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Director John Knorek quoted in Honolulu Star Adverstiser article concerning medical marijuana in the workplace

medical marijuanaMedical marijuana is permitted in Hawaii only for residents with a valid prescription from a licensed doctor. A doctor may prescribe cannabis for patients who are suffering from a debilitating medical condition such as cancer, glaucoma, severe pain or nausea, seizures or muscle spasms. Recreational marijuana is still prohibited. While medical marijuana is legally permitted, every aspect of the process is strictly regulated - from manufacturing to selling and possessing. Moreover, the process of obtaining a permit to use medical marijuana is long and complicated.

Along with the many regulations placed upon all who produce, buy and sell medical marijuana, there are also regulations in place to protect them as well. As of August 2016, a landlord cannot evict a resident purely on the basis of medical cannabis use. However, there are no restrictions prohibiting employers from conducting random drug testing or refusing to hire an applicant with a valid medical marijuana prescription.

In a recent article by the Honolulu Star Advertiser, Torkildson Katz Director John Knorek was quoted regarding drug testing in the workplace. "To the extent that marijuana is illegal under federal law, employers who want to prohibit employees from reporting to work with detectable levels in their system could do so, and basically not hire someone or terminate someone," he said. Some employers are concerned about what effects the drug would have on their employees while at work.

Though drug testing, when done correctly, can detect the presence of cannabis in a person's system, there is no test currently available that can determine when the substance was last consumed, and as such an employer cannot adequately ascertain the current state of consciousness of the employee or whether they are fit to work.

Medical Marijuana is a Schedule 1 Substance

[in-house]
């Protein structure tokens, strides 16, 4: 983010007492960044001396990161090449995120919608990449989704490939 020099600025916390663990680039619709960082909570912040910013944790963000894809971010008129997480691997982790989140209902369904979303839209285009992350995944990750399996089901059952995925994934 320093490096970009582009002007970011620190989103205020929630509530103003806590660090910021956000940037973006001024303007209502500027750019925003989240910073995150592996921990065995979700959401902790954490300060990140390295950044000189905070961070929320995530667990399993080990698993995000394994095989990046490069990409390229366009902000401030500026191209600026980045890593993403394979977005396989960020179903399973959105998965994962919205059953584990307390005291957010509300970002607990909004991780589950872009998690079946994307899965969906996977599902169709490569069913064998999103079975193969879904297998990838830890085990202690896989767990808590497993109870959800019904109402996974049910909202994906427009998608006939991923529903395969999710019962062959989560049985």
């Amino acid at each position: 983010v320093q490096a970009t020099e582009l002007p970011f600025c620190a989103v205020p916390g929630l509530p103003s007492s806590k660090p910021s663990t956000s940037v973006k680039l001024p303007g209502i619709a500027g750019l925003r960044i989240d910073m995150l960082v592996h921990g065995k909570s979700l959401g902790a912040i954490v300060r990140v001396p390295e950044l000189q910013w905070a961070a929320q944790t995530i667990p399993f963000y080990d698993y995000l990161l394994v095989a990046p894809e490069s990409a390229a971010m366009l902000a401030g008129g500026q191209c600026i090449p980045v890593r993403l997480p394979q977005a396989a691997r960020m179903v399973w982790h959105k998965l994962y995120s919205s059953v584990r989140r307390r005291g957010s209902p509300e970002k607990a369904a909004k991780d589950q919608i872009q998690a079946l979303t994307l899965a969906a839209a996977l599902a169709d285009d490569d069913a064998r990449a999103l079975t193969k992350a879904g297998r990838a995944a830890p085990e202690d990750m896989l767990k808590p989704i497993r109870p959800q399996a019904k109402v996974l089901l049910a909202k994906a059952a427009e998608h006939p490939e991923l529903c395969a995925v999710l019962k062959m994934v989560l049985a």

In accordance with Federal law, marijuana is still a Schedule 1 controlled substance. This means that the drug cannot be manufactured, distributed or possessed by an individual or a company, not without facing federal criminal charges. While possession of medical or recreational marijuana is still a federal crime, Hawaii state law permits medical marijuana only for those who have a legal prescription from a certified doctor.

To qualify as a Schedule 1 substance, the drug in question must not currently have any accepted medical use and must have a high potential for abuse. Other drugs classified as Schedule 1 are heroin, cocaine, ecstasy, LSD and peyote. Though many state laws regarding marijuana are changing, the federal law still remains on the books

Because of the discrepancies between federal and state laws, many employers remain reluctant to hire employees who use marijuana for medicinal purposes. As the law stands, employers in Hawaii are legally permitted to require a drug test for all incoming employees and can, if they deem necessary, terminate an employee on the grounds of medical marijuana use.

There have been studies over the years regarding the potential risks and benefits of medical marijuana, yet the research is still relatively new and the results of those studies are too mixed to determine if the benefits outweigh the risks. As with the many laws in place, studies regarding medical marijuana include only those for whom cannabis is medically necessary and who have a valid prescription. Neither the law nor the research considered those who are using the drug for recreational use.

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